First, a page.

Vodafone (VOD.L) Stock Price

Vodafone Logo

BUY - rate is expected to increase, i.e. the first currency gains value against the second currency.
SELL - rate is expected to go down, i.e. the first currency is expected to lose value against the second currency.

To say that Vodafone is a big telecommunications company would probably be a major understatement. The British conglomerate, with headquarters in Newbury, London and Berkshire, is the 4th largest telecommunications company in the world, as far as its number of customers is concerned.

The company served some 313 million customers as of 2018. It is a network owner in no fewer than 25 countries and it is present in 47. Vodafone’s corporate client coverage extends to some 150 countries.

Vodafone’s market capitalization was GBP 52.5 billion in 2016. Since then, it may have lost a little bit of steam in this regard, as its share price declined. The company is listed on the London Stock Exchange and it is a FTSE 100 constituent. Nasdaq has also listed Vodafone.

Despite its share-price woes, Vodafone has long been considered a great dividend stock. Stocks that pay lucrative dividends are usually very sound long-term investments. Sometimes it may happen however that dividends do not live up to investors’ expectations.

Some simple analysis can offer a much clearer picture in this regard though.

So, is Vodafone indeed a good dividend stock?

The nine-year payment history of the stock is certainly good. At 6.5%, the dividend yield is nothing to sneeze at either. Apparently, the company also buys back stock every now and then. In 2019, it has already bought back the equivalent of 1.3% of its market cap.

The first question when appraising a very attractive dividend, is to check whether the company can actually afford to pay it. After all, if it pays out more than it earns, the setup quickly becomes unsustainable.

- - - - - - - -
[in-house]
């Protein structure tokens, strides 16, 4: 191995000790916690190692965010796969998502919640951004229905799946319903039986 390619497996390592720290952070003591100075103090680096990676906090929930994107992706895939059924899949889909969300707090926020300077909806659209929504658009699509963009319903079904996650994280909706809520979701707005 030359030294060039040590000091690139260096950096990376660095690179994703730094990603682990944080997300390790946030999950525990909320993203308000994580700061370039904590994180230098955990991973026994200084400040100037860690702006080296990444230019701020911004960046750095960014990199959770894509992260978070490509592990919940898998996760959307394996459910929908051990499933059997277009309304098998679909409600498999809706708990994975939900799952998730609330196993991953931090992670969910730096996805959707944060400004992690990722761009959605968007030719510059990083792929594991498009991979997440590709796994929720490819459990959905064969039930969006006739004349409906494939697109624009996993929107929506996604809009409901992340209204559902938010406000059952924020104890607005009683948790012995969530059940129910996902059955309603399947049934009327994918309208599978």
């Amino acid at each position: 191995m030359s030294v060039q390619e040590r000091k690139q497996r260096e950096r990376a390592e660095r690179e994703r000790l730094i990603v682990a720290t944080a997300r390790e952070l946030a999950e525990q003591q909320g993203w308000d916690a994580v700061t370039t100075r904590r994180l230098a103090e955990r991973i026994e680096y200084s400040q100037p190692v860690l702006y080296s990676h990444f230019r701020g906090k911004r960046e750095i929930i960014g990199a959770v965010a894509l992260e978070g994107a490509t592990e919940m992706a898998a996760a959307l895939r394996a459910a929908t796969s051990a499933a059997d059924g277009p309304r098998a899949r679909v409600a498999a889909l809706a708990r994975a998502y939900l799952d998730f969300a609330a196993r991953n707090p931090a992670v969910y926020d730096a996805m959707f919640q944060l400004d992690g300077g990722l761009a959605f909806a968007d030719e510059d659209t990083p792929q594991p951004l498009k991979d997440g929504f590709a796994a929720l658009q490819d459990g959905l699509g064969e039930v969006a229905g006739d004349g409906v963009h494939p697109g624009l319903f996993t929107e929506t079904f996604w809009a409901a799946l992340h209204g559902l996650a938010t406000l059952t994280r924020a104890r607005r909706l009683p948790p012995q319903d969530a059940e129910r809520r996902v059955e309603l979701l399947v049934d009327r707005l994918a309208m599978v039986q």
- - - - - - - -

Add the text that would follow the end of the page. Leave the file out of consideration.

In Vodafone’s case, the payout was 84% of the company’s cash flow in 2018. That is indeed extremely generous, albeit quite risky and on the very edge of sustainability. While theoretically such payouts can be sustained, they do not leave much room for maneuvering in case something unexpected happens.

It is also worth noting that the Vodafone group has reported a loss for the last 12 months.

With Vodafone stock, dividend volatility is very real problem indeed. The group has been paying out for the last 9 years, but it already had to cut dividends by 20%. That scenario will be repeated if the payouts become unsustainable. As shown above, the current setup may already be teetering on the edge in this regard.

In case of a dividend cut, investors lose revenues while watching the overall value of their investment dip too.

Despite the overall attractive nature of Vodafone stock, the truth is that the Earnings Per Share potential has been declining at a rate of about 46% per year. That says quite a bit about the growth potential of these dividends, mainly: that it is not really there.

Without growth, dividends will come under increasing pressure from inflation and costs.

The bottom line about Vodafone stock is that it is not really optimal for dividend investment at this point in time.

The factors that move the needle on share price are however numerous. An about-face in dividend earning potential may happen at any time.

BUY - rate is expected to increase, i.e. the first currency gains value against the second currency.
SELL - rate is expected to go down, i.e. the first currency is expected to lose value against the second currency.

Please join the Vodafone (VOD.L) Stock Price discussion